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Here’s Why You Should Practice ‘Brain Dumping’ Before Going to Bed

Salva Mubarak
Senior Features Writer

It’s almost bedtime and you’ve gone through all the steps of your meticulously crafted skincare routine already. Your outfit for the next day is sorted and you’ve set multiple alarms to wake up early in the morning to squeeze in a workout before heading to the office. And yet when your head hits the pillow you’re unable to descend into deep slumber for hours.

Has this happened to you before?

If you find yourself unable to quell the million buzzing thoughts in your head before going to bed, then you need to try a ‘Brain Dump’.

Everything To Know About ‘Brain Dump’

What is a ‘Brain Dump’?

Just like the name suggests, a ‘Brain Dump’ is a productivity technique that enables you to clear your mind, reduce anxiety, increase focus, and maintain overall mental health. While the technique is nothing new, people have started realising its benefits for a good night’s sleep.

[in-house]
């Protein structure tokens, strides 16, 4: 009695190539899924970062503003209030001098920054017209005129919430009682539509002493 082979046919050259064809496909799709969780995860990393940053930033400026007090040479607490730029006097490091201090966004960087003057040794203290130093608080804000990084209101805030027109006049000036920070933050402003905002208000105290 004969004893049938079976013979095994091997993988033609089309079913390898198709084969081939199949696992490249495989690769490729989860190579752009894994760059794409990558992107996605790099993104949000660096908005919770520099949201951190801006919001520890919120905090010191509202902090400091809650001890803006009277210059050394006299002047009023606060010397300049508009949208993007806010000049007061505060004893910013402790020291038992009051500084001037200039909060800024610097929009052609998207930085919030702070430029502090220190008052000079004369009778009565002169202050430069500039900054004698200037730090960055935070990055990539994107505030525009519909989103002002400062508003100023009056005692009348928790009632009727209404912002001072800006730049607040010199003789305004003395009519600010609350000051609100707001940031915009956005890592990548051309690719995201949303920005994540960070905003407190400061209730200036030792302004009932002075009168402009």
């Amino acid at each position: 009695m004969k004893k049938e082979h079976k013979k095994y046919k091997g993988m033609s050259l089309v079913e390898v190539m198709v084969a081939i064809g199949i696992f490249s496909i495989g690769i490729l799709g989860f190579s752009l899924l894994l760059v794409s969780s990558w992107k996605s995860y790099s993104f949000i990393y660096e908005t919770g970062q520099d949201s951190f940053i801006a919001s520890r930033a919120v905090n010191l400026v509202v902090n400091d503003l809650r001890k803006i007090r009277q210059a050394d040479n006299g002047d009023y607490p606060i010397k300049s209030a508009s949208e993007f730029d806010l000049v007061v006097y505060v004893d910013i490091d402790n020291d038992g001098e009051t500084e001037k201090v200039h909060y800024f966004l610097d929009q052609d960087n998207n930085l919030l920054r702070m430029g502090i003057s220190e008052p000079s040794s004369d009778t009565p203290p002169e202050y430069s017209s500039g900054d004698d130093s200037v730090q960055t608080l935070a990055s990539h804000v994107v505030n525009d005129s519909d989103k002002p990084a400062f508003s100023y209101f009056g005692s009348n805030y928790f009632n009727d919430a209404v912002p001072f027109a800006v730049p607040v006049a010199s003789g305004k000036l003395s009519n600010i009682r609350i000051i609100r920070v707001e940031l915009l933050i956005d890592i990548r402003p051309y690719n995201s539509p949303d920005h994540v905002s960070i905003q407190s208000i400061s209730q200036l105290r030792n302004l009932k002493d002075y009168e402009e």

The idea is to get all the thoughts buzzing around in your head on paper so that you can free up space in your brain and think more clearly.

How do you ‘Brain Dump’?

The technique is similar to journaling but it asks you to set a time limit for yourself, usually 5-10 minutes. To do this, you have to comprehensively and uncritically list down all the thoughts going on in your head in a notebook. You don’t need to limit yourself to one subject. Instead, you can just write and record anything and everything that is going on in your head. There are no rules!


If the thought of doing this seems daunting at first, try structured prompts like ‘What is worrying me right now?’ or ‘What can be the worst or best case scenarios in this situation?’ ‘What made me smile today?’ etc.

Does it really work?

As is the case with any other technique for mental health regulation, the results can vary from person to person. However, this can help you reflect on your day and organise your thoughts in a more efficient manner. The fact that you’re putting a time limit for yourself make sthis less formal and structured than journaling, which can be encouraging for beginners. Research has also shown that this improves recall and memory, especially in students.

So will you try this trick before going to sleep tonight?